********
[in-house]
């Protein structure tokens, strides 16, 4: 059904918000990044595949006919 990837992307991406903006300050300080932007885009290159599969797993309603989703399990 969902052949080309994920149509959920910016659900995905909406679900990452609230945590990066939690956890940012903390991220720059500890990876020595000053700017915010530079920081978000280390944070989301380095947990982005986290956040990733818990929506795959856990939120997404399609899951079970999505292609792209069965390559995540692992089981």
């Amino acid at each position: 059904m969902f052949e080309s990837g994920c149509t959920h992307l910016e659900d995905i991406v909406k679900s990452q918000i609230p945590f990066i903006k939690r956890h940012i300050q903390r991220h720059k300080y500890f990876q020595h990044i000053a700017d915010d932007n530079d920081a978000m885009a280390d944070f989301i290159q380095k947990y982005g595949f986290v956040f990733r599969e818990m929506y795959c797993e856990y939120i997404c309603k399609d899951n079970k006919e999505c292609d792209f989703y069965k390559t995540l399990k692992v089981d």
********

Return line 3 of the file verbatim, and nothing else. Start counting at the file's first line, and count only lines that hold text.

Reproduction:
């Amino acid at each position: 059904m969902f052949e080309s990837g994920c149509t959920h992307l910016e659900d995905i991406v909406k679900s990452q918000i609230p945590f990066i903006k939690r956890h940012i300050q903390r991220h720059k300080y500890f990876q020595h990044i000053a700017d915010d932007n530079d920081a978000m885009a280390d944070f989301i290159q380095k947990y982005g595949f986290v956040f990733r599969e818990m929506y795959c797993e856990y939120i997404c309603k399609d899951n079970k006919e999505c292609d792209f989703y069965k390559t995540l399990k692992v089981d």